Blue Jays Officially Hire Mark Shapiro Indians' Dolan Confirms Search For Minority Owner Mariners Search For Zduriencik's Replacement Dombrowski Evaluating Sox Before Making Moves Lakers' Jim Buss Has No Plans To Sell Chargers Earning Merit With Military NASL RailHawks Put Up For Sale 49ers Take Another Image Hit With Brooks Charge Questions Remain In Phillies' Front Office Jim Buss Remains Optimistic About Lakers
SBD/May 15, 2014/Franchises
Phil Jackson's Credibility Questioned As Knicks Lose Out On Steve Kerr Pursuit
Published May 15, 2014
WANT MORE GREAT STORIES LIKE THIS?
CLICK ON ONE OF THESE BUTTONS
A 'BIG BLOW' TO CREDIBILITY: ESPN N.Y.'s Ian O'Connor wrote Jackson "could not afford to lose this season opener, the first game of his front-office life." O'Connor: "What a major blow to Jackson's credibility, one that had to drop the designated savior to his knees." Jackson either "failed to sell Kerr on all the beautiful basketball things they could do together," or he "failed to persuade" Dolan to overpay here (ESPNNY.com, 5/14). ESPN.com's Amin Elhassan wrote, "Whoever the Knicks' 'Plan B' is faces the stigma of not being 'Plan A.'" The "perception, regardless of whether it's fair or not, is reinforced that there is something toxic about the organization that is preventing it from being sustainably successful, and it's scaring away the top candidates, whether it's free-agent players or free-agent coaches." Perhaps the "most damaging indictment, however, is the fact" that the Knicks "got outbid for someone they wanted" (ESPN.com, 5/14).
NOT A GOOD START: In N.Y., Marc Berman writes losing out on Kerr marks an "ominous beginning" for Jackson. If Jackson "let Kerr get away, perhaps he is reconsidering coaching the team himself, which might be a blessing in disguise" (N.Y. POST, 5/15). Also in N.Y., Mike Vaccaro writes, "For now, this is less about the result as about the process." It is "more about the way" Jackson "went about the business of wooing and recruiting Kerr." Vaccaro: "And what, exactly, he will really bring to the table -- or be able to bring there -- as the face, brain and soul of the Knicks." Unless Jackson has been "playing a splendid game of misdirection these past few weeks, the entirety of his search to replace Mike Woodson has amounted to one man: Kerr." Suddenly, the Knicks "remain without a coach and without a true Plan B" (N.Y. POST, 5/15). The WALL STREET JOURNAL's Chris Herring writes it is unclear whether Jackson is "willing to go outside his comfort zone to hire a coach" (WALL STREET JOURNAL, 5/15). In N.Y., Mike Lupica writes, "Maybe this was all about money, and the Warriors offered another year, a fifth year, that the Knicks were not prepared to offer." Or maybe Kerr "played this perfectly and ended up getting the years and the money he wanted from the Warriors." Whatever "brought him to this moment, he ended up taking a better offer in all ways" (N.Y. DAILY NEWS, 5/15).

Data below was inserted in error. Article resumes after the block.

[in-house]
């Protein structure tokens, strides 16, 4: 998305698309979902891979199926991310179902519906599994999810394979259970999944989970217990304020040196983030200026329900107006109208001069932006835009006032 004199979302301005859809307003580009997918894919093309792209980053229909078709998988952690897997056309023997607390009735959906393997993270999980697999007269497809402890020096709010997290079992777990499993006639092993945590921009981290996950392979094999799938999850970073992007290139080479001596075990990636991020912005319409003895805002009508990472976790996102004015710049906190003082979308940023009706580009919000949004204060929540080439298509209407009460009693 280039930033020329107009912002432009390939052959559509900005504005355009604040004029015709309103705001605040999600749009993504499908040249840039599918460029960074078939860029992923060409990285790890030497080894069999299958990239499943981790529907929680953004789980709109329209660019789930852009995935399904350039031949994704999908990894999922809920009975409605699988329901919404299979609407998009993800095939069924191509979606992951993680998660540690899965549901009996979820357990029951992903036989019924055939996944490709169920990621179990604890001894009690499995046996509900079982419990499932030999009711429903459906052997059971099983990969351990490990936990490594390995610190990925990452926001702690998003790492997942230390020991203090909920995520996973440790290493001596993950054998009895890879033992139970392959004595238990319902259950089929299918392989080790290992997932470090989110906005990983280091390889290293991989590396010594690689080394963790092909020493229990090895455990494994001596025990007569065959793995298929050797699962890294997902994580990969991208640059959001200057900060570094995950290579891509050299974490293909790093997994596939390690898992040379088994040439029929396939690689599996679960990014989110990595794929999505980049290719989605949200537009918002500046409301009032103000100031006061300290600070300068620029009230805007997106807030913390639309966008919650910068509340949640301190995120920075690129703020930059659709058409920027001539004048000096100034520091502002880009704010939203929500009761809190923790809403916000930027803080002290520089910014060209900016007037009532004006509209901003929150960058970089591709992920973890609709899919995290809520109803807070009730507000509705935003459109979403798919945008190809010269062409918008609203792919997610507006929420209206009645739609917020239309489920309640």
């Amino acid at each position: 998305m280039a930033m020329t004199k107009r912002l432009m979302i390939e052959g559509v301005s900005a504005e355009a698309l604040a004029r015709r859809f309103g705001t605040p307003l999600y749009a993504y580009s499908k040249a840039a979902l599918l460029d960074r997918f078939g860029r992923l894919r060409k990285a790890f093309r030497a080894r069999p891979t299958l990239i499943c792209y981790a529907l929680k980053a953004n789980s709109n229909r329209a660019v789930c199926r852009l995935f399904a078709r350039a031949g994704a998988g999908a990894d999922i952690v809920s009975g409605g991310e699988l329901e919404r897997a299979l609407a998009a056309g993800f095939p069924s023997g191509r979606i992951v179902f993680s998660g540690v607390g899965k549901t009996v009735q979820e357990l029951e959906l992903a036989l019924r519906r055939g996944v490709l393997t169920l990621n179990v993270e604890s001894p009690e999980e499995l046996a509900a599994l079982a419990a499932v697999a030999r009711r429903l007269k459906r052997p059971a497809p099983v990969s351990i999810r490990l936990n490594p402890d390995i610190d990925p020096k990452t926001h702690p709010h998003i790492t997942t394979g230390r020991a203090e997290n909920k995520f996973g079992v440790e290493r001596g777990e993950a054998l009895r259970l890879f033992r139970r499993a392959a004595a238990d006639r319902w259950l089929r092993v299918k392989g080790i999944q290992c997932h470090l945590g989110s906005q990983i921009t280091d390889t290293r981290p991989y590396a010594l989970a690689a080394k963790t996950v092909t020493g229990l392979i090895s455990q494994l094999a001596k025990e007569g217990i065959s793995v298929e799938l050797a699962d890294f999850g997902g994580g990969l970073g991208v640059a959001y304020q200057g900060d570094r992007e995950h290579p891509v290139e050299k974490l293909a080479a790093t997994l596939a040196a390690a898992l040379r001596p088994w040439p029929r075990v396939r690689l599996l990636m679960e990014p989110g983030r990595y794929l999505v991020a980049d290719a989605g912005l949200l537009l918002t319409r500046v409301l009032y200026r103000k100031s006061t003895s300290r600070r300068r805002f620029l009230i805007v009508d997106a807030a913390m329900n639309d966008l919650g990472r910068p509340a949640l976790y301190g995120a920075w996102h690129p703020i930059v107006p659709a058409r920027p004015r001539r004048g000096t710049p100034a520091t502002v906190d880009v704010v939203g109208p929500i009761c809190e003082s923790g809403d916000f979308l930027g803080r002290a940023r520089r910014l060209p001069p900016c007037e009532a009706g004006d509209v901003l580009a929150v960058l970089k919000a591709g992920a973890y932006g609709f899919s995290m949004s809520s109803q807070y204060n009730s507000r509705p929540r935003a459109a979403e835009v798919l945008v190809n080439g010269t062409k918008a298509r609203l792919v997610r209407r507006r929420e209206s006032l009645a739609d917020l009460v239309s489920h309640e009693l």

A BLESSING IN DISGUISE? In N.Y., Mitch Lawrence writes, "Not that [Dolan] is right about much of anything when it comes to this team, but if he wants a coach with previous experience and is going to pay top dollar, what’s wrong with that?" Kerr "seemed too nice to be able to deal" with the N.Y. media, as there is "no other coaching job in the NBA like being the Knicks’ coach." Lawrence: "So you had to take Jackson’s word that Kerr can coach and will have the necessary toughness to succeed." But that "doesn’t mean Kerr is going to be able to pull it off" (N.Y. DAILY NEWS, 5/15). ESPN N.Y.'s Stephen A. Smith wrote now that Kerr has chosen the Warriors, it is time for Jackson to "do what he should have done since the moment this season ended: Pick up the phone, call Mark Jackson." It "needs to be done in a hurry, because, quite honestly, the clock is ticking." Before Jackson "gets too comfortable, it's time someone tells him he'll look no better" than Dolan unless he "makes a splash quick, fast and in a hurry" (ESPNNY.com, 5/14).